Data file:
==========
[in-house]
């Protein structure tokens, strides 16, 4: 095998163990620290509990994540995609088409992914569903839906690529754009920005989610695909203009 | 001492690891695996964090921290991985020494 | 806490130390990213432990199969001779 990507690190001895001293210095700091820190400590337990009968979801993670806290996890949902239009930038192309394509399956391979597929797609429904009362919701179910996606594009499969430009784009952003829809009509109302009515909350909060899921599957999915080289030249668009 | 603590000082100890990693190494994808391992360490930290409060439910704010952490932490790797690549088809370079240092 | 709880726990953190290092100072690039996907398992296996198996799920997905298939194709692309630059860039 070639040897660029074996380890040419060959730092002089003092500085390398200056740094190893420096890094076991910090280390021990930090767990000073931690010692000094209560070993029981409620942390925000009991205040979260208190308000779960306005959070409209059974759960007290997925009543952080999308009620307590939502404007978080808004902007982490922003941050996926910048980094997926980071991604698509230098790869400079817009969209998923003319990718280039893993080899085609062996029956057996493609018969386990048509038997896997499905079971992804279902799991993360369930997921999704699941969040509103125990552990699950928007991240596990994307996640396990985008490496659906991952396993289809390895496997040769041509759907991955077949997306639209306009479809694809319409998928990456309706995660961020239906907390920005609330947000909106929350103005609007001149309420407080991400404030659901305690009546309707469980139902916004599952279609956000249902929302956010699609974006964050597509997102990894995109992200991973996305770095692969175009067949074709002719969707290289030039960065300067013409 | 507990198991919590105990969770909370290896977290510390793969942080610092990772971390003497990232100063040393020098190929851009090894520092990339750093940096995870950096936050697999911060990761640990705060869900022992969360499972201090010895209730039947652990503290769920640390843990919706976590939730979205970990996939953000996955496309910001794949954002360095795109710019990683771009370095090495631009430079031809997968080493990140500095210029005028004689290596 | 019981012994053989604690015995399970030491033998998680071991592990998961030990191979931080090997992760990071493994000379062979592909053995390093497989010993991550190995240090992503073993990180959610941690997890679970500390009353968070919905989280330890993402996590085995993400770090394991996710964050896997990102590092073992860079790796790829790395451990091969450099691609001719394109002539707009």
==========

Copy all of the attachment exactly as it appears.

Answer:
[in-house]
């Protein structure tokens, strides 16, 4: 095998163990620290509990994540995609088409992914569903839906690529754009920005989610695909203009 | 001492690891695996964090921290991985020494 | 806490130390990213432990199969001779 990507690190001895001293210095700091820190400590337990009968979801993670806290996890949902239009930038192309394509399956391979597929797609429904009362919701179910996606594009499969430009784009952003829809009509109302009515909350909060899921599957999915080289030249668009 | 603590000082100890990693190494994808391992360490930290409060439910704010952490932490790797690549088809370079240092 | 709880726990953190290092100072690039996907398992296996198996799920997905298939194709692309630059860039 070639040897660029074996380890040419060959730092002089003092500085390398200056740094190893420096890094076991910090280390021990930090767990000073931690010692000094209560070993029981409620942390925000009991205040979260208190308000779960306005959070409209059974759960007290997925009543952080999308009620307590939502404007978080808004902007982490922003941050996926910048980094997926980071991604698509230098790869400079817009969209998923003319990718280039893993080899085609062996029956057996493609018969386990048509038997896997499905079971992804279902799991993360369930997921999704699941969040509103125990552990699950928007991240596990994307996640396990985008490496659906991952396993289809390895496997040769041509759907991955077949997306639209306009479809694809319409998928990456309706995660961020239906907390920005609330947000909106929350103005609007001149309420407080991400404030659901305690009546309707469980139902916004599952279609956000249902929302956010699609974006964050597509997102990894995109992200991973996305770095692969175009067949074709002719969707290289030039960065300067013409 | 507990198991919590105990969770909370290896977290510390793969942080610092990772971390003497990232100063040393020098190929851009090894520092990339750093940096995870950096936050697999911060990761640990705060869900022992969360499972201090010895209730039947652990503290769920640390843990919706976590939730979205970990996939953000996955496309910001794949954002360095795109710019990683771009370095090495631009430079031809997968080493990140500095210029005028004689290596 | 019981012994053989604690015995399970030491033998998680071991592990998961030990191979931080090997992760990071493994000379062979592909053995390093497989010993991550190995240090992503073993990180959610941690997890679970500390009353968070919905989280330890993402996590085995993400770090394991996710964050896997990102590092073992860079790796790829790395451990091969450099691609001719394109002539707009």